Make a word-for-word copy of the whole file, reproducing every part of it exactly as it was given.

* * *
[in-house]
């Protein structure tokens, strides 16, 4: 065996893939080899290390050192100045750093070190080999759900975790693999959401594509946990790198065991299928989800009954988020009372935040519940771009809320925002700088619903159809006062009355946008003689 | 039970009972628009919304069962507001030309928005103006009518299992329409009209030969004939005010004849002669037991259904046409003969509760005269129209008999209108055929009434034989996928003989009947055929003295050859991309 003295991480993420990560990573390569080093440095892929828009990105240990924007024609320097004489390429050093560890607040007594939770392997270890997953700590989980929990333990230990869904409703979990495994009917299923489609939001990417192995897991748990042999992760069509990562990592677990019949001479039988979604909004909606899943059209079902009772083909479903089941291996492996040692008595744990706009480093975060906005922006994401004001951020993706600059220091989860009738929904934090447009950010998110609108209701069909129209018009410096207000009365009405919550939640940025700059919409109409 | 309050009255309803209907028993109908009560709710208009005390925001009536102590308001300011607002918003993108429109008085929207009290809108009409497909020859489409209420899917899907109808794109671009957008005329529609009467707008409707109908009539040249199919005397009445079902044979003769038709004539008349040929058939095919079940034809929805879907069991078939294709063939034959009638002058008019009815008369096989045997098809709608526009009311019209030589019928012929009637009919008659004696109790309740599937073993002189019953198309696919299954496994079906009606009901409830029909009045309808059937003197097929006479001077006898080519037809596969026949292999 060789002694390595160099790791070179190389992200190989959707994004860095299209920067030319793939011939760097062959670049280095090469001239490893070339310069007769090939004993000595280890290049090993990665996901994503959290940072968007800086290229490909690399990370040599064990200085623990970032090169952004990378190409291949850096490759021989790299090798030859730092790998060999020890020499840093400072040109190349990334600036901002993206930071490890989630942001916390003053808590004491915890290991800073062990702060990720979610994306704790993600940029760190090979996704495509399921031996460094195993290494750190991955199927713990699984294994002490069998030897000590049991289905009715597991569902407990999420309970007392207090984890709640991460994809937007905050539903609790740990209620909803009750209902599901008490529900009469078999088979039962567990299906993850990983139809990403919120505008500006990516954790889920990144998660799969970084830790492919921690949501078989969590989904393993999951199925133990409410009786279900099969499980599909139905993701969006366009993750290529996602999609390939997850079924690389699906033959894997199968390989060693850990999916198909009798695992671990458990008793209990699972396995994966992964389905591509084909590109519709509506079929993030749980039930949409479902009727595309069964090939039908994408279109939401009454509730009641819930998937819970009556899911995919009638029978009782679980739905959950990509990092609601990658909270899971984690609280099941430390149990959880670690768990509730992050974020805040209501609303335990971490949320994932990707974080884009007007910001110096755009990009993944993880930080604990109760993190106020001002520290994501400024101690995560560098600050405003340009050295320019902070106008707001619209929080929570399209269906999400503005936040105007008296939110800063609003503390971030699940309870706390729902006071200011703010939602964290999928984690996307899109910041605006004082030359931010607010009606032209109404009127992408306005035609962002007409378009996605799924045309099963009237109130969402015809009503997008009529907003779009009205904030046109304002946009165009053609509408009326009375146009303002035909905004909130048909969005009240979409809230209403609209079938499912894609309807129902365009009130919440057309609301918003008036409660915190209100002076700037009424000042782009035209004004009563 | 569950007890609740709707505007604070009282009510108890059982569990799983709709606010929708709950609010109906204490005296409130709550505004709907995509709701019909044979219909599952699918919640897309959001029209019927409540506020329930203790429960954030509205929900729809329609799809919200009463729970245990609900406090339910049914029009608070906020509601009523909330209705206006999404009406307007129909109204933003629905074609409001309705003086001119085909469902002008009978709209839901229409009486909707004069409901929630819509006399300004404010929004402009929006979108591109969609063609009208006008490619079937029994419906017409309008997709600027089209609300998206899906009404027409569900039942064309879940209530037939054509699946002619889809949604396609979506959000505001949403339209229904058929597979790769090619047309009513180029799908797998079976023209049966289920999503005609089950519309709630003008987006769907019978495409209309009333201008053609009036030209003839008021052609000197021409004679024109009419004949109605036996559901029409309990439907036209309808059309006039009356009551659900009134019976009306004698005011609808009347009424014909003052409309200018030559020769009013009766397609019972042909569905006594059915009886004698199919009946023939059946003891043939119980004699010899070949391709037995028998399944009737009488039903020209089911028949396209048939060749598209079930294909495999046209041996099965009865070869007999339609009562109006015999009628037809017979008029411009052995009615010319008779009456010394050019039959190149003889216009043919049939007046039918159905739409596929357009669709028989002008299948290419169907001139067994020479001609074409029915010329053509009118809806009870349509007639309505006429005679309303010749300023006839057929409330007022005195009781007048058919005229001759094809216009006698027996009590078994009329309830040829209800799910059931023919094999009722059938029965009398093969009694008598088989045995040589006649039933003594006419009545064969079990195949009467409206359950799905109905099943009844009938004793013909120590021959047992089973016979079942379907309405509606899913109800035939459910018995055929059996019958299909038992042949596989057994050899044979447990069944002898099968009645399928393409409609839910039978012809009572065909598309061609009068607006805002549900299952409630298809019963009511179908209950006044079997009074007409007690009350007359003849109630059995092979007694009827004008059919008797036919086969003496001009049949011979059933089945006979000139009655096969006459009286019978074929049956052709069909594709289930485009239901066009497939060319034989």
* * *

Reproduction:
[in-house]
């Protein structure tokens, strides 16, 4: 065996893939080899290390050192100045750093070190080999759900975790693999959401594509946990790198065991299928989800009954988020009372935040519940771009809320925002700088619903159809006062009355946008003689 | 039970009972628009919304069962507001030309928005103006009518299992329409009209030969004939005010004849002669037991259904046409003969509760005269129209008999209108055929009434034989996928003989009947055929003295050859991309 003295991480993420990560990573390569080093440095892929828009990105240990924007024609320097004489390429050093560890607040007594939770392997270890997953700590989980929990333990230990869904409703979990495994009917299923489609939001990417192995897991748990042999992760069509990562990592677990019949001479039988979604909004909606899943059209079902009772083909479903089941291996492996040692008595744990706009480093975060906005922006994401004001951020993706600059220091989860009738929904934090447009950010998110609108209701069909129209018009410096207000009365009405919550939640940025700059919409109409 | 309050009255309803209907028993109908009560709710208009005390925001009536102590308001300011607002918003993108429109008085929207009290809108009409497909020859489409209420899917899907109808794109671009957008005329529609009467707008409707109908009539040249199919005397009445079902044979003769038709004539008349040929058939095919079940034809929805879907069991078939294709063939034959009638002058008019009815008369096989045997098809709608526009009311019209030589019928012929009637009919008659004696109790309740599937073993002189019953198309696919299954496994079906009606009901409830029909009045309808059937003197097929006479001077006898080519037809596969026949292999 060789002694390595160099790791070179190389992200190989959707994004860095299209920067030319793939011939760097062959670049280095090469001239490893070339310069007769090939004993000595280890290049090993990665996901994503959290940072968007800086290229490909690399990370040599064990200085623990970032090169952004990378190409291949850096490759021989790299090798030859730092790998060999020890020499840093400072040109190349990334600036901002993206930071490890989630942001916390003053808590004491915890290991800073062990702060990720979610994306704790993600940029760190090979996704495509399921031996460094195993290494750190991955199927713990699984294994002490069998030897000590049991289905009715597991569902407990999420309970007392207090984890709640991460994809937007905050539903609790740990209620909803009750209902599901008490529900009469078999088979039962567990299906993850990983139809990403919120505008500006990516954790889920990144998660799969970084830790492919921690949501078989969590989904393993999951199925133990409410009786279900099969499980599909139905993701969006366009993750290529996602999609390939997850079924690389699906033959894997199968390989060693850990999916198909009798695992671990458990008793209990699972396995994966992964389905591509084909590109519709509506079929993030749980039930949409479902009727595309069964090939039908994408279109939401009454509730009641819930998937819970009556899911995919009638029978009782679980739905959950990509990092609601990658909270899971984690609280099941430390149990959880670690768990509730992050974020805040209501609303335990971490949320994932990707974080884009007007910001110096755009990009993944993880930080604990109760993190106020001002520290994501400024101690995560560098600050405003340009050295320019902070106008707001619209929080929570399209269906999400503005936040105007008296939110800063609003503390971030699940309870706390729902006071200011703010939602964290999928984690996307899109910041605006004082030359931010607010009606032209109404009127992408306005035609962002007409378009996605799924045309099963009237109130969402015809009503997008009529907003779009009205904030046109304002946009165009053609509408009326009375146009303002035909905004909130048909969005009240979409809230209403609209079938499912894609309807129902365009009130919440057309609301918003008036409660915190209100002076700037009424000042782009035209004004009563 | 569950007890609740709707505007604070009282009510108890059982569990799983709709606010929708709950609010109906204490005296409130709550505004709907995509709701019909044979219909599952699918919640897309959001029209019927409540506020329930203790429960954030509205929900729809329609799809919200009463729970245990609900406090339910049914029009608070906020509601009523909330209705206006999404009406307007129909109204933003629905074609409001309705003086001119085909469902002008009978709209839901229409009486909707004069409901929630819509006399300004404010929004402009929006979108591109969609063609009208006008490619079937029994419906017409309008997709600027089209609300998206899906009404027409569900039942064309879940209530037939054509699946002619889809949604396609979506959000505001949403339209229904058929597979790769090619047309009513180029799908797998079976023209049966289920999503005609089950519309709630003008987006769907019978495409209309009333201008053609009036030209003839008021052609000197021409004679024109009419004949109605036996559901029409309990439907036209309808059309006039009356009551659900009134019976009306004698005011609808009347009424014909003052409309200018030559020769009013009766397609019972042909569905006594059915009886004698199919009946023939059946003891043939119980004699010899070949391709037995028998399944009737009488039903020209089911028949396209048939060749598209079930294909495999046209041996099965009865070869007999339609009562109006015999009628037809017979008029411009052995009615010319008779009456010394050019039959190149003889216009043919049939007046039918159905739409596929357009669709028989002008299948290419169907001139067994020479001609074409029915010329053509009118809806009870349509007639309505006429005679309303010749300023006839057929409330007022005195009781007048058919005229001759094809216009006698027996009590078994009329309830040829209800799910059931023919094999009722059938029965009398093969009694008598088989045995040589006649039933003594006419009545064969079990195949009467409206359950799905109905099943009844009938004793013909120590021959047992089973016979079942379907309405509606899913109800035939459910018995055929059996019958299909038992042949596989057994050899044979447990069944002898099968009645399928393409409609839910039978012809009572065909598309061609009068607006805002549900299952409630298809019963009511179908209950006044079997009074007409007690009350007359003849109630059995092979007694009827004008059919008797036919086969003496001009049949011979059933089945006979000139009655096969006459009286019978074929049956052709069909594709289930485009239901066009497939060319034989």